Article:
This author is becoming a fast favorite of mine. Her romances are warm and gentle and not at all the lurid, steamy somewhat indecent affairs you might find in other novels. (**nothing wrong with smut but it's usually ill conceived and ill timed in most romances**) I start off with saying, I love the Survivor's Club and I can't wait to see the Duke get his HEA. After reading Vince's story with his lady I fell in love with the stuttering Flavian and wanted to know how he became happy again.
I think the author liked him as much as I do. Aside from his brooding thoughts disguised by his lackadaisical expression he was part gentleman, part rake, and all wounded hero. I liked the other characters as well, even the villain, but I felt the plot had more potential aside from incomplete memory loss brought on by war injuries and a hastily wrapped ending.
I absolutely disliked the heroine, Agnes. She had no direction and lacked inspiration. Aside from his obvious attraction to her, he also seemed a bit over-sexed for someone who had paramours on the side. The author never really explains why he is so attracted to her. But I think the author did Agnes a great disservice as well. She had absolutely no charm. No beauty. No talent to recommend her (for which we actually see a follow through). No personality. All I could glean was she was a wallflower with burning passions deep inside but I'm not sure I ever got to see it for myself.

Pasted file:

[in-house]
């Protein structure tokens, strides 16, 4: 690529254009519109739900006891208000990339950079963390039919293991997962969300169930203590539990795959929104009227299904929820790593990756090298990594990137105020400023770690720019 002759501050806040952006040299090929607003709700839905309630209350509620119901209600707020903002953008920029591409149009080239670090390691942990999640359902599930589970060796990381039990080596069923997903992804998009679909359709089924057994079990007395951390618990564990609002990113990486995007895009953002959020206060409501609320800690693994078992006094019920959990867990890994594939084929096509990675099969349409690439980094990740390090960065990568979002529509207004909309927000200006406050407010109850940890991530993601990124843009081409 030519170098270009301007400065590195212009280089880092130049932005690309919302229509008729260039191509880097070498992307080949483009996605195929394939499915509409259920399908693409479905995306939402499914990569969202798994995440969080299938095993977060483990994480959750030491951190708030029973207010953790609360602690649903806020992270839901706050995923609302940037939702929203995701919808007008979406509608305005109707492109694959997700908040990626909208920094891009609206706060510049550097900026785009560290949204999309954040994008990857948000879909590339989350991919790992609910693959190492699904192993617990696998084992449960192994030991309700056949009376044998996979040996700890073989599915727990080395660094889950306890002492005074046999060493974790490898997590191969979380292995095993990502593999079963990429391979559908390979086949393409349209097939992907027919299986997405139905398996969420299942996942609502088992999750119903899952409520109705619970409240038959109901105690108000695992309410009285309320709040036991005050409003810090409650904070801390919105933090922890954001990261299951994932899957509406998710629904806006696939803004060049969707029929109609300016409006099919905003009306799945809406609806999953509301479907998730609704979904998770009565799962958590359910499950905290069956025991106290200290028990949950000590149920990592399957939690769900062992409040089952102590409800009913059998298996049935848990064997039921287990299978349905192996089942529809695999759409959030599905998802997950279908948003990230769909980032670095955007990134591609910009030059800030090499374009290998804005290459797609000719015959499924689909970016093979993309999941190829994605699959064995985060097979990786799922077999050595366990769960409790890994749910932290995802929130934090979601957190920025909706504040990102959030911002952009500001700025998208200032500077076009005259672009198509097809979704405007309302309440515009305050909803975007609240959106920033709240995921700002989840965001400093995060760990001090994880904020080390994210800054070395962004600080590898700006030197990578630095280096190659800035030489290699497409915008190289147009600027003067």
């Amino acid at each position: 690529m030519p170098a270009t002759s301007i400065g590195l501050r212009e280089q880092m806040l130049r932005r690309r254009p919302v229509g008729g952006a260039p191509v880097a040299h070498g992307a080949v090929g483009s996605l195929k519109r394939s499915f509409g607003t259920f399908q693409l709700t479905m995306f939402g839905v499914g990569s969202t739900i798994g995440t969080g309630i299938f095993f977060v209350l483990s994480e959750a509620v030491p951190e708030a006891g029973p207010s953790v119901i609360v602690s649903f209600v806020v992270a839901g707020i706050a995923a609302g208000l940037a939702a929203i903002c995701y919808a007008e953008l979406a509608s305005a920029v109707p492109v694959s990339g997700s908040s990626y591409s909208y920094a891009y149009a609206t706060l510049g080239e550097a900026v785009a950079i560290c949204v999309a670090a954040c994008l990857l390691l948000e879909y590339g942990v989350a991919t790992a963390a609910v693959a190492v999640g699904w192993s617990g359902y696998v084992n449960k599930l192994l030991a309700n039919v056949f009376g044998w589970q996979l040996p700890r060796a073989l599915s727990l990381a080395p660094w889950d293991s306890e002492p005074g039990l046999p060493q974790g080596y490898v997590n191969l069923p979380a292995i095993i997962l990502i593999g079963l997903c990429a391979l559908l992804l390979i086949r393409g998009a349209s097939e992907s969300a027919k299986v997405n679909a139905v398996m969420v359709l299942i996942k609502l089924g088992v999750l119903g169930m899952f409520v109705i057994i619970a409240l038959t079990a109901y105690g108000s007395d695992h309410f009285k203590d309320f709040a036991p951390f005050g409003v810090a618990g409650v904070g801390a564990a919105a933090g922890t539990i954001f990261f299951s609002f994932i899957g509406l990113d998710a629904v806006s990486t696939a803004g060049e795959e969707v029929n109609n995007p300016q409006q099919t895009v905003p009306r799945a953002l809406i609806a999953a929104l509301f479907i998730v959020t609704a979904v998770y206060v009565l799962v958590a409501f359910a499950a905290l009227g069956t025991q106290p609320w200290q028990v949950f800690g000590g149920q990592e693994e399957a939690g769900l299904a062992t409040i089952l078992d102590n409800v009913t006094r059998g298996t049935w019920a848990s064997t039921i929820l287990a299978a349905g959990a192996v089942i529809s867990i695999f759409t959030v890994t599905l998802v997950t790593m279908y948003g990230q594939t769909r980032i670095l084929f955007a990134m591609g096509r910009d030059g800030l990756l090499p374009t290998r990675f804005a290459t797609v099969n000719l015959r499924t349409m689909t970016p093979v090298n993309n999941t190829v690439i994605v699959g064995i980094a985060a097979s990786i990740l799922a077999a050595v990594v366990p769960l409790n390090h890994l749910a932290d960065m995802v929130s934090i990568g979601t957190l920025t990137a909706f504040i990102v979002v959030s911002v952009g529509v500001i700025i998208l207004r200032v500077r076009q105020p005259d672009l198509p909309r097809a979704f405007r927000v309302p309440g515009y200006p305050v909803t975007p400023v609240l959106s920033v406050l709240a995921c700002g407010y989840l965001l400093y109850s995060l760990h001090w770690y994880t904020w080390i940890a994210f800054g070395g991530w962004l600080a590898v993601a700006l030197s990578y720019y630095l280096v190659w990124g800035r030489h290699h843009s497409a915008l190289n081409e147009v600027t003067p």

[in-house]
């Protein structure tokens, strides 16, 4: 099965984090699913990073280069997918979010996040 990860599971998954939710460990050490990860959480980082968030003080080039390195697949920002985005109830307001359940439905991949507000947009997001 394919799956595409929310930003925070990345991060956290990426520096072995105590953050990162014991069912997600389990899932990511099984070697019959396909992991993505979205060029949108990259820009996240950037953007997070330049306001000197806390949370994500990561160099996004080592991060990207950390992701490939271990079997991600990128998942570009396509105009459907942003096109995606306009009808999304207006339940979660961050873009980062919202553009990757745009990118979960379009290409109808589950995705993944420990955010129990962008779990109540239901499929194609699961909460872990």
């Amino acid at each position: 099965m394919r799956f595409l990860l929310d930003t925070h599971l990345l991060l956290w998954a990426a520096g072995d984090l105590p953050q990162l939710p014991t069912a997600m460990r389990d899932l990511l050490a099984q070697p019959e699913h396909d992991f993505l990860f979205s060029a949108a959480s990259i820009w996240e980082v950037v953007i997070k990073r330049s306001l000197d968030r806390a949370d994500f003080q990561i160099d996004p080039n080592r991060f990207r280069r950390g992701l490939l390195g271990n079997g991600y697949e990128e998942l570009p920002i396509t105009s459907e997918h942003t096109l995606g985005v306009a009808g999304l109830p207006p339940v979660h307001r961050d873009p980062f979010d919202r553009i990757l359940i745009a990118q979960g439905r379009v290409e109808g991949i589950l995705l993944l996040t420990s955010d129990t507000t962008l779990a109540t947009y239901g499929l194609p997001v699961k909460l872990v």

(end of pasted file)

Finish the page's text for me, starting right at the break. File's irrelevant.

Her back story was interesting and I get that she was repressed and in a loveless marriage before the husband was considerate enough to die on her and make her an eligible woman once more. But aside from all of that I felt like I never really knew who she was. All things HAPPENED to Agnes. Agnes never made anything HAPPEN. Her only saving grace was that she fell in love with Flavian, warts and all.
Though Flavian became her knight in shining armor I couldn't see what Agnes could do for him. Heroes and heroines are often catalysts for one another but there was no reciprocity in this arrangement, which made the relationship disappointingly one sided on his part, and shallow on hers.
Agnes' transformation from country mouse to ton lioness wasn't at all convincing, aside from one single, goaded confrontation with Mrs. March, everyone's favorite toad, and a parlour exchange with the villain. I wanted a showdown! I expected to see more of how the affluence and influence of his clan snubbed the villains while fully embracing her into the fold. I expected the villain to be exposed. I expected Agnes to fully confront the villain and come out bruised but victorious. We don't really know what happens.
In fact, we don't really know if she dared to live up to her title as Flavian's Vicountess after that because the book abruptly ends when Flavian is miraculously cured. The end. Wait, what?
I expected more from Agnes. If the author was going to give her such a horrid name (though if you say it in French it's quite beautiful) she needed to have given her more charm, more wit, more talent, more courage, more originality -- especially if she was going to be paired with a member of the Survivor's Club.